This interpretation may have been true in the past, but the authors should be aware of the evolution that is taking place in the Indian strategic community today. In the past three years, India's External Affairs Ministry and the Defence Research and Development Organization (DRDO) have sponsored future-oriented strategic assessments in order to understand threats and opportunities, especially in India's immediate neighborhood through studies like Imagining Asia in 2030, the DRDO 2050 project, the India Neighbourhood 2030 project, in order to craft an explicit and compelling national security strategy. I have been a consultant on these projects.
As to what is Indian strategic culture, there are broadly two major interpretations. One is what I call "hardcore realism" for which the projection of military power beyond India's borders will improve India's international influence and secure its borders vis-a-vis China and Pakistan.
Realists view the instability in Pakistan, the rising power of China and the unresolved border issue, as serious external threats mitigated by broadcasting efficient and effective military power at the border with Pakistan and China, and projecting Indian naval power in the Indian Ocean.Realists support increased defense spending, which by The Economist's own admission poises India to become the fourth largest military power in the world by 2020.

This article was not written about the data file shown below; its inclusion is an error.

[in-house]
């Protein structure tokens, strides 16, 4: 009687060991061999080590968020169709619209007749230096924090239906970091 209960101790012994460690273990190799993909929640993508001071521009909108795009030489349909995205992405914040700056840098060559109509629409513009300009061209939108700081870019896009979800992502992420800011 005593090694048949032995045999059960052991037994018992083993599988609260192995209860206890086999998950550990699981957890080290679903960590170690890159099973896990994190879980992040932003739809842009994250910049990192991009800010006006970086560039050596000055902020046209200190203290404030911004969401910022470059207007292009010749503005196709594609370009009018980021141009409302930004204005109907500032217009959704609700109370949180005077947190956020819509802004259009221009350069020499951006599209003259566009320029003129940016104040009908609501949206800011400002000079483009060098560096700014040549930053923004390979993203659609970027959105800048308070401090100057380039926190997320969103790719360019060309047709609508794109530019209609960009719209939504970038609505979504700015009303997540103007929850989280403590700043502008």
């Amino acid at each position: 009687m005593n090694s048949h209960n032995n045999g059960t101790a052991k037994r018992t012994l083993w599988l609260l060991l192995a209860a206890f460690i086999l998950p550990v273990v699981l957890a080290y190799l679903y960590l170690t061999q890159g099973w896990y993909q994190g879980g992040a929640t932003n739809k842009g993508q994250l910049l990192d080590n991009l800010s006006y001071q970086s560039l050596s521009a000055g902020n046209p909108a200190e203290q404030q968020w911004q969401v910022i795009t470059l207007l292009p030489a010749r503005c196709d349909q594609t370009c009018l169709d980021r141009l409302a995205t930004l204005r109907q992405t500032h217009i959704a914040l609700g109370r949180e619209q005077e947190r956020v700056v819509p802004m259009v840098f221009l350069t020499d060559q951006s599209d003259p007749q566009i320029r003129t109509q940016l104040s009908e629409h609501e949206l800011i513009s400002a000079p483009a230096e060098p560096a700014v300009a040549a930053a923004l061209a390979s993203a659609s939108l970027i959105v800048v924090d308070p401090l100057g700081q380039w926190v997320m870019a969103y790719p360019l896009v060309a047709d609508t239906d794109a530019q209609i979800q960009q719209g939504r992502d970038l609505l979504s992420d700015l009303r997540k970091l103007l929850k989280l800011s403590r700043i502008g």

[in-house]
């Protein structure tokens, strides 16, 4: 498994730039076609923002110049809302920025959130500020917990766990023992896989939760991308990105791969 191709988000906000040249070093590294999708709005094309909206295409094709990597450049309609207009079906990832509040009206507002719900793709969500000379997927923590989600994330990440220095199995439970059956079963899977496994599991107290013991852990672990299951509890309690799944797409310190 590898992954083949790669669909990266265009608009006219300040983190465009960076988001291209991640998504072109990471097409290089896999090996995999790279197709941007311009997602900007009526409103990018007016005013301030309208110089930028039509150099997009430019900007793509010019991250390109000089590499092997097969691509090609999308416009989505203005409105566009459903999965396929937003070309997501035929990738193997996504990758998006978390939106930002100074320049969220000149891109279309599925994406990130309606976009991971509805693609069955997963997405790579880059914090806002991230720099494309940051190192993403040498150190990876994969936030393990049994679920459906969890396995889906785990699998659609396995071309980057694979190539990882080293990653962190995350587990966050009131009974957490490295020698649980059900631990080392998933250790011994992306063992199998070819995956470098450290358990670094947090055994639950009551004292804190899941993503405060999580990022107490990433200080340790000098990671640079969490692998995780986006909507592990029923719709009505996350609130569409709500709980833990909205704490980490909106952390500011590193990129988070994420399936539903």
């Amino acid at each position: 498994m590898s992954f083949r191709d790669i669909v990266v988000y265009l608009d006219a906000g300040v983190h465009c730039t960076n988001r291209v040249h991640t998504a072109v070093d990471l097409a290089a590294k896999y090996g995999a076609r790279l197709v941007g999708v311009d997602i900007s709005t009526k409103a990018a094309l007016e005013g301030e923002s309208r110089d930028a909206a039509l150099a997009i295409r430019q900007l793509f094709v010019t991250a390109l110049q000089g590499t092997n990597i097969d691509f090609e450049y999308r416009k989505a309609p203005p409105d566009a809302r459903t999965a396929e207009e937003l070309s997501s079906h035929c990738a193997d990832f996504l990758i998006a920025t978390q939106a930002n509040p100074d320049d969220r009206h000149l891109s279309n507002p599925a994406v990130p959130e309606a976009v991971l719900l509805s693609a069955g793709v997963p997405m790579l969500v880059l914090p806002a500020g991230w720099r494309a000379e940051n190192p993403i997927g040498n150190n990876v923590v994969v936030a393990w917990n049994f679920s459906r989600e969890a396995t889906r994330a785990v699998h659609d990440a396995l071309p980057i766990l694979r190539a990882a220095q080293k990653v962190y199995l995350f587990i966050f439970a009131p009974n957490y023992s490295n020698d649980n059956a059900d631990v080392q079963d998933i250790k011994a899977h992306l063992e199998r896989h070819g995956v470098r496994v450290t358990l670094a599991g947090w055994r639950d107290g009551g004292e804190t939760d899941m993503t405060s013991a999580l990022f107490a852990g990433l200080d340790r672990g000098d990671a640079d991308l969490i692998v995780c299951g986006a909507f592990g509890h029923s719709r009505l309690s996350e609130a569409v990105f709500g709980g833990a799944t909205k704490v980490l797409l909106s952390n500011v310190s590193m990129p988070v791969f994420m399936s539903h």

The other ideational base of Indian strategic culture is the Nehruvian commitment to use military power only as a last resort, not until the last diplomatic note has been written.
Nehruvians firmly believe that dialogue rather than military force is the best way to resolve conflicts with either Pakistan or China. They have faith in the ability of international organizations to mitigate international conflict and are wary of security alliances outside of the UN. Nehruvians are against India joining security alliances of any nature that could potentially create conflicts and undermine world peace. Military power projection, for them, is purely an act of self defense as under Article 51 of the UN Charter. Aligning with other states for the purpose of a common broadcasting of military strength is not supported byNehruvians; hence their commitment to non-alignment and aversion to militarized western security groupings.
Given the overlap of these two ideational influences on India's strategic culture, a complex structure is thereby superimposed on Indian strategic preferences, influenced by realist aspirations for Great Power status based on military power projection but tempered by Nehruvian ethos of dialogue and international cooperation, with a growing inward looking focus on building India's economy.
India could move closer to some of the other recommendations made in The Economist articles of what India should do to become a Great Powerbut on its way it will also disappoint as it will appropriately give preference to tackle internal poverty and development, a greater concern to Indian citizens and politicians, which will be the true springboard for its enduring greatness.
DrNamrata Goswamiis a Senior Fellow at the United States Institute of Peace, Washington, DC and Research Fellow at the Institute for Defense Studies and Analyses, New Delhi. The views expressed here are that of her own.